They say that it takes 10.000 hours to master any skill. When people hear that, they often think “Oh crap. Now I have to go out and practice this thing I want to learn for 10.000 freaking hours.” And yeah… I suppose you could try to do that, but honestly, there’s an easier way. You see, when you love to do something, when you have a natural talent for, or inclination to do something, you’ll do a lot of it automatically. You won’t be able to help yourself. This doesn’t just apply to children, either. You’ll read all you can about it, you might take classes, and you’ll “practice” constantly. In this way, you hit those 10.000 hours without even trying. Sure, you might be able to become a master at something by slaving away for 10.000 hours, but for me, the key message is that we all put those ten thousand hours quite naturally into something.
You don’t have to master it
Also, I don’t believe we have to “master” anything in order to be able to enjoy it and bring benefit to others. The idea that you have to be a total expert at writing or painting or acting, for example, before you’re able to go out and DO it, keeps more people from realizing their creative dreams than almost any other belief. “I’m not good enough yet”, they’ll tell themselves. Who says? If you’re inspired to run through the streets, while wearing a batman suit with a superman cape, singing the Star Wars theme, go for it. Your sheer joy at doing so will inspire those around you (who are willing to be inspired). Don’t believe me? Let me give you an example:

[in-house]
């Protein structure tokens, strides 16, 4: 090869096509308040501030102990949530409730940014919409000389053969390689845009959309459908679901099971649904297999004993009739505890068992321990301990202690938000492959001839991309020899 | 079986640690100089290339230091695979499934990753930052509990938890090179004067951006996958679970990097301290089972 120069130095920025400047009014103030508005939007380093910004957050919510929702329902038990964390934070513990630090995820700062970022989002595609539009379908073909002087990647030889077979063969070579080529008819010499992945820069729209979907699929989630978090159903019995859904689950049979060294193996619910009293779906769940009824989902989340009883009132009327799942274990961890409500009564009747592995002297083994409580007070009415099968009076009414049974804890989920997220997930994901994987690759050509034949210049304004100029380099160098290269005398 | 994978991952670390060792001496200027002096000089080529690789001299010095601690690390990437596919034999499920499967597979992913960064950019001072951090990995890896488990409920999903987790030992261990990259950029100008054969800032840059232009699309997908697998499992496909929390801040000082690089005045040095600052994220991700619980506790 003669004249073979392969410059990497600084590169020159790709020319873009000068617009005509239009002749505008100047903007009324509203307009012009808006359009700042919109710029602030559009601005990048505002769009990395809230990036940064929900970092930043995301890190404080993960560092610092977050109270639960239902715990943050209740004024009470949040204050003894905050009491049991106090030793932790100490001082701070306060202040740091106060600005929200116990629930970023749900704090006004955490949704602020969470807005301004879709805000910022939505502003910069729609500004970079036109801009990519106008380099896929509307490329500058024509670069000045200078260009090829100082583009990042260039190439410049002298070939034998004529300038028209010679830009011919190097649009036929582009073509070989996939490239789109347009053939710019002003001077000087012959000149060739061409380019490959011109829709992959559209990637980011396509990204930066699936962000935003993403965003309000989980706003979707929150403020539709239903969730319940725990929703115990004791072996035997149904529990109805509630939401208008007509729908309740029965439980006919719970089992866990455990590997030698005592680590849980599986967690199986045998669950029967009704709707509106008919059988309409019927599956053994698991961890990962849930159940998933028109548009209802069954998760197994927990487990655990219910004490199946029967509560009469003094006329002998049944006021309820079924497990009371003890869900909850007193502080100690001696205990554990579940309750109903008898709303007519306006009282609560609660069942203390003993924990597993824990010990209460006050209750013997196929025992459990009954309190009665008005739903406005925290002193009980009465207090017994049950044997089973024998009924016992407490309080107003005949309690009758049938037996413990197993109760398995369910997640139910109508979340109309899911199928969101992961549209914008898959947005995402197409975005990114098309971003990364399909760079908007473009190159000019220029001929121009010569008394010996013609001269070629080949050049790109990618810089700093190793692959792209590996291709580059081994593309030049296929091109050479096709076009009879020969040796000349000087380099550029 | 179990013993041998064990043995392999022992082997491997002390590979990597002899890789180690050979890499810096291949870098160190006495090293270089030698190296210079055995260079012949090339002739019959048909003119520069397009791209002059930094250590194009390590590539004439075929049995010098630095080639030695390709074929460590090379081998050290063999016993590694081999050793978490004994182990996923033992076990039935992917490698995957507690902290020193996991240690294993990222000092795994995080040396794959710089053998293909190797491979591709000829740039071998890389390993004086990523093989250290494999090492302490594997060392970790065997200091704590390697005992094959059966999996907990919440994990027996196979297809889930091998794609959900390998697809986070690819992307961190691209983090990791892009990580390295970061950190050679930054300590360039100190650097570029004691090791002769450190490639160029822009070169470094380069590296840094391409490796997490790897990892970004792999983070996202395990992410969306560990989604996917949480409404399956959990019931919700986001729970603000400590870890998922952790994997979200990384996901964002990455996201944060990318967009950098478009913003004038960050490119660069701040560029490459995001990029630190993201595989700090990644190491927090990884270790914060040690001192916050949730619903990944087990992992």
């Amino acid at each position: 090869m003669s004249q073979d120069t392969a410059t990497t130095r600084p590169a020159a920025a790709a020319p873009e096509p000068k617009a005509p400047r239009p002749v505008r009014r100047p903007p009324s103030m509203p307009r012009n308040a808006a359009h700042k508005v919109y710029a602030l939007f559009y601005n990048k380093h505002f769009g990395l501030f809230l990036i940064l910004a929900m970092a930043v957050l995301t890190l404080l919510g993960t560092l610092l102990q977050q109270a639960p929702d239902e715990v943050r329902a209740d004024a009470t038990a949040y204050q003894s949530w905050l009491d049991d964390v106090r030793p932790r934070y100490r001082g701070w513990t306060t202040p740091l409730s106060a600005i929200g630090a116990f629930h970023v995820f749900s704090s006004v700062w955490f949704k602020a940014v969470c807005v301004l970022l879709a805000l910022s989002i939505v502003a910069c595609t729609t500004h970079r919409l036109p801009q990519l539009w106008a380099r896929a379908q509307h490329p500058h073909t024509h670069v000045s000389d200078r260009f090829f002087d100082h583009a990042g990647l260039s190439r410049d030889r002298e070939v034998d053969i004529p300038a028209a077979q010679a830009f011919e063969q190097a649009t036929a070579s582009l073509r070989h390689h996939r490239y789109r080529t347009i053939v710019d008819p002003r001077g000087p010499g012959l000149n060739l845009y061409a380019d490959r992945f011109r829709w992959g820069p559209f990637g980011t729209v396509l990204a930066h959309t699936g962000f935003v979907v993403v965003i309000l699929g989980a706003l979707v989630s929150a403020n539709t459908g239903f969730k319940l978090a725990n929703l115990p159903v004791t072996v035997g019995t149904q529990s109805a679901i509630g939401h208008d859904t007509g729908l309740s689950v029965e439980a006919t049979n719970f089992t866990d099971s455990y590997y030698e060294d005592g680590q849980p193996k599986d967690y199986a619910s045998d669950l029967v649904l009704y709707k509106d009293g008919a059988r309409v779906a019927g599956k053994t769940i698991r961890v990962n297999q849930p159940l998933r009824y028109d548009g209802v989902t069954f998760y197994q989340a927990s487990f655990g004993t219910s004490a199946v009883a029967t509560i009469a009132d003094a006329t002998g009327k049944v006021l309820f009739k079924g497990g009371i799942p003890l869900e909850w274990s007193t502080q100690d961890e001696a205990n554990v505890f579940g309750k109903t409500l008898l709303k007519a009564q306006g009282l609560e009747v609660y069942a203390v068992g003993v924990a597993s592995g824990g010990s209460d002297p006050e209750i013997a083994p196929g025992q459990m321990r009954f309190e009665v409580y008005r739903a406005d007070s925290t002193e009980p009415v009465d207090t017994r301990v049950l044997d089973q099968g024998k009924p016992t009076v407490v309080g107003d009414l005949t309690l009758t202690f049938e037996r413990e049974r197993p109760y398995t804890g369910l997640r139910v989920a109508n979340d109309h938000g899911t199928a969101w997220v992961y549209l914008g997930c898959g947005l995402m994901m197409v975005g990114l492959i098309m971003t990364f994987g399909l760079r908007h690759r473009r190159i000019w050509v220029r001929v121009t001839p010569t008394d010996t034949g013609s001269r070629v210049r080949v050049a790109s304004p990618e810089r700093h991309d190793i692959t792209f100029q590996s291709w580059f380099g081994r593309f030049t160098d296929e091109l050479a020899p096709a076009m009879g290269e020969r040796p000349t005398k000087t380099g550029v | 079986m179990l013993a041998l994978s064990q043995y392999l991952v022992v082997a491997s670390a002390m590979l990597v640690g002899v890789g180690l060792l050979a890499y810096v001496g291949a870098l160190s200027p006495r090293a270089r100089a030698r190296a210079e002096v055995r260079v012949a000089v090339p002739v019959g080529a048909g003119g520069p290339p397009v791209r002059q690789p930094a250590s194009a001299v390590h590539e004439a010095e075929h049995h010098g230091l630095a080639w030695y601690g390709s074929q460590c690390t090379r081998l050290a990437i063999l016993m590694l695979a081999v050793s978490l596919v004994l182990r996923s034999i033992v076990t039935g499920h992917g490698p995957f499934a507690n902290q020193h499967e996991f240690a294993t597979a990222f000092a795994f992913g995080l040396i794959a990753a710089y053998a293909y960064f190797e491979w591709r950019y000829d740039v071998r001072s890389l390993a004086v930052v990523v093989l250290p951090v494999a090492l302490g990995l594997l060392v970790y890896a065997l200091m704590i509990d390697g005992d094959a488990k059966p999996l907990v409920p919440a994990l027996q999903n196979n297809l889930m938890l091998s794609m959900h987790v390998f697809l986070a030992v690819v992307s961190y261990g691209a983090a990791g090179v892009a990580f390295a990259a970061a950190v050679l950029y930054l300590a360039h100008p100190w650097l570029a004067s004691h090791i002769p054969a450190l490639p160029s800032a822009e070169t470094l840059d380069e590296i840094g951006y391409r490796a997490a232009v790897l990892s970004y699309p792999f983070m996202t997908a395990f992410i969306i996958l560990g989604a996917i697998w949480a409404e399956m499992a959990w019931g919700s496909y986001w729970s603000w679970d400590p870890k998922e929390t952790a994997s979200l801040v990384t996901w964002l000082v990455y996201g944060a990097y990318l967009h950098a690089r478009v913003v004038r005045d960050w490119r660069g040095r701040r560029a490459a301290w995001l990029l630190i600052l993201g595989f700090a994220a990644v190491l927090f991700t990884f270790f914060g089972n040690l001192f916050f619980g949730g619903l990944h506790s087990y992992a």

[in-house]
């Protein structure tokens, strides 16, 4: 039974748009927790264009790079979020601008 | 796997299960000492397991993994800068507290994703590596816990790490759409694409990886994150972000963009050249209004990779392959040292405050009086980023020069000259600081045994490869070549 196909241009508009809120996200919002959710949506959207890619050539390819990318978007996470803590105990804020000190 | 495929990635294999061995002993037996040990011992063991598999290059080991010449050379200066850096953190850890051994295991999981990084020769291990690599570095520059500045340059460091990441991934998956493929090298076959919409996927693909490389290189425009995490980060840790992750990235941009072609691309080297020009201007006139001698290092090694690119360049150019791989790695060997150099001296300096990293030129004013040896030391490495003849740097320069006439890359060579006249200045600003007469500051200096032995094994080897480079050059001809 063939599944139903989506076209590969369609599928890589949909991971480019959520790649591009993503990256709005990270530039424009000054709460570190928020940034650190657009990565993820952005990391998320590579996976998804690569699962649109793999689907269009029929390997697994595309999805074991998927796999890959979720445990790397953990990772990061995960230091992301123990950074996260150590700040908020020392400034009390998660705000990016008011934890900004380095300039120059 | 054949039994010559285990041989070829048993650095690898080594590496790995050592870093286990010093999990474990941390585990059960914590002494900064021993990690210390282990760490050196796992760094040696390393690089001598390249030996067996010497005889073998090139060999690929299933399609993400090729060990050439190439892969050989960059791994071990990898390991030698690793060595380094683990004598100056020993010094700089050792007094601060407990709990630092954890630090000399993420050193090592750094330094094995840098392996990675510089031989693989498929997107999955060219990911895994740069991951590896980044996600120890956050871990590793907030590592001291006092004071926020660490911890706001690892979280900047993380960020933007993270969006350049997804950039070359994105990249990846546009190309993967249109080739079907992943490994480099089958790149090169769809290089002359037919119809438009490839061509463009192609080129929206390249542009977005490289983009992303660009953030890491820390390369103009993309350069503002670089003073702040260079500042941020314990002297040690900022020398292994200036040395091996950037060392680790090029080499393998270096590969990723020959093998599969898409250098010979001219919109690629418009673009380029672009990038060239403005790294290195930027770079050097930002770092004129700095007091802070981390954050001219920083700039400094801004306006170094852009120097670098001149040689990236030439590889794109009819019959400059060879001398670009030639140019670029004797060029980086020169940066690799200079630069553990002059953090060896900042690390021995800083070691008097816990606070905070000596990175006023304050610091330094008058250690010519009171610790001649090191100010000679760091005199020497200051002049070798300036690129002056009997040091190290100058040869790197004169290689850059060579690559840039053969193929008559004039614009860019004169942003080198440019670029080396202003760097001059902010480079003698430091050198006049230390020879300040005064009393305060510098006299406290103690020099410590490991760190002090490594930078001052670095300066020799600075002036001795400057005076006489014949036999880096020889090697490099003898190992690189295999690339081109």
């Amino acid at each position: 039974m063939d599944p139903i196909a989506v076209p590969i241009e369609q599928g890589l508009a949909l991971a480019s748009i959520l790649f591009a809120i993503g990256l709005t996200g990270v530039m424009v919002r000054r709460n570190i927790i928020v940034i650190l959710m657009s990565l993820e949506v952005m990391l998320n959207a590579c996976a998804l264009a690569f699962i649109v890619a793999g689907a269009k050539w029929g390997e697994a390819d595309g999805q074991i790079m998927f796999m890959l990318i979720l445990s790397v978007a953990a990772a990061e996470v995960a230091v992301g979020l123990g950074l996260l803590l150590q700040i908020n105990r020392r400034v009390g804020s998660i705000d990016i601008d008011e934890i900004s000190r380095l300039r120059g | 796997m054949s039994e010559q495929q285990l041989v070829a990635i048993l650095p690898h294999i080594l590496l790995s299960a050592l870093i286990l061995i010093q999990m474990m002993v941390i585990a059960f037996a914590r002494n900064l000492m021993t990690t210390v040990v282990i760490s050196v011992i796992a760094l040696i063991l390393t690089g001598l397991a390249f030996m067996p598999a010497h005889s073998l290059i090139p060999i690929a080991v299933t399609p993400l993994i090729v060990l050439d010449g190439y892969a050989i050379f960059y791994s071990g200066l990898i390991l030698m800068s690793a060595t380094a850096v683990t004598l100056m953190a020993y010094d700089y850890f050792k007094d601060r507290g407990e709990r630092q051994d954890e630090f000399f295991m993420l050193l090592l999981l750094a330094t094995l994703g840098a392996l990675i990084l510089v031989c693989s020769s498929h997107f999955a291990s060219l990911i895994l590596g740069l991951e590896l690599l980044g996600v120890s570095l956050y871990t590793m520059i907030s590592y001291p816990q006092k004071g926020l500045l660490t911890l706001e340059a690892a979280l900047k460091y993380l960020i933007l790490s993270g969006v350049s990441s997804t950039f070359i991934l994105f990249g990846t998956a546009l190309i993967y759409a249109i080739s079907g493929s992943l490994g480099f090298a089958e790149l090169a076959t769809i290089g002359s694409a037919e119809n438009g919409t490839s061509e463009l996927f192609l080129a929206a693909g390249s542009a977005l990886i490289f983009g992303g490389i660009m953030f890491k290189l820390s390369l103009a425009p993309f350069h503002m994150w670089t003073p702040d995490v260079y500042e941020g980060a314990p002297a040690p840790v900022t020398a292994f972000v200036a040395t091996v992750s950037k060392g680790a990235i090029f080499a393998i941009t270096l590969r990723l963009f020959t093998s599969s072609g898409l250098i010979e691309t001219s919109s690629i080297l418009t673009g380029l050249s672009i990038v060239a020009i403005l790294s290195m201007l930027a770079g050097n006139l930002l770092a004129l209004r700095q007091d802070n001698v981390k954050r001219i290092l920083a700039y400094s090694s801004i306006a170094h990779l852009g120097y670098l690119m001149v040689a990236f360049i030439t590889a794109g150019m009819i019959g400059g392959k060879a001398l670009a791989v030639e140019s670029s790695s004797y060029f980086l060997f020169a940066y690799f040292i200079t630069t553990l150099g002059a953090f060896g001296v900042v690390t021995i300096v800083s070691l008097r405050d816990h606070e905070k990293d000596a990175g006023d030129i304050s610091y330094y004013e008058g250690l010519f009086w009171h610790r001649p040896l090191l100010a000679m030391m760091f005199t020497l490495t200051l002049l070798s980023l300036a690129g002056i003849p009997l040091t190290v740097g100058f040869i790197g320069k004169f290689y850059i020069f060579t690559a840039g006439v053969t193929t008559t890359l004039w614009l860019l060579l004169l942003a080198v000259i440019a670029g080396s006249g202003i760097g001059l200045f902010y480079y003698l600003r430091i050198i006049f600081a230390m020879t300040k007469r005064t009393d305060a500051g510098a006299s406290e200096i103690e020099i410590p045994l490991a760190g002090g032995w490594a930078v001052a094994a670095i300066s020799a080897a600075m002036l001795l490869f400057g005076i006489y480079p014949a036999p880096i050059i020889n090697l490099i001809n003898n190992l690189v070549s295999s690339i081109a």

In 2013, a young man named Tommy Franklin appeared on Australia’s Got Talent. His talent? He danced. He’s not a professional dancer. In fact, you’re probably a better dancer than he is. He just loves to dance and when he does, he exudes absolute joy. Now, you might think that he was booed off the stage. After all, joy isn’t a talent, is it? Well, you’d be wrong. So. Freaking. Wrong. Tommy went all the way to the Finals and ended up coming in 9th. Even though he wasn’t “technically” perfect, or anywhere near that, so many people simply allowed themselves to be infected by his awesomeness, that they couldn’t wait to see him again. If you’d like a taste as well, check out his first audition. I love this guy!
The way to get better at anything is to just DO it. I got better at writing, because I wrote. A lot. I got even better at it once I started publishing my writing and letting others read it. I didn’t go from nothing, nothing, nothing to suddenly: book.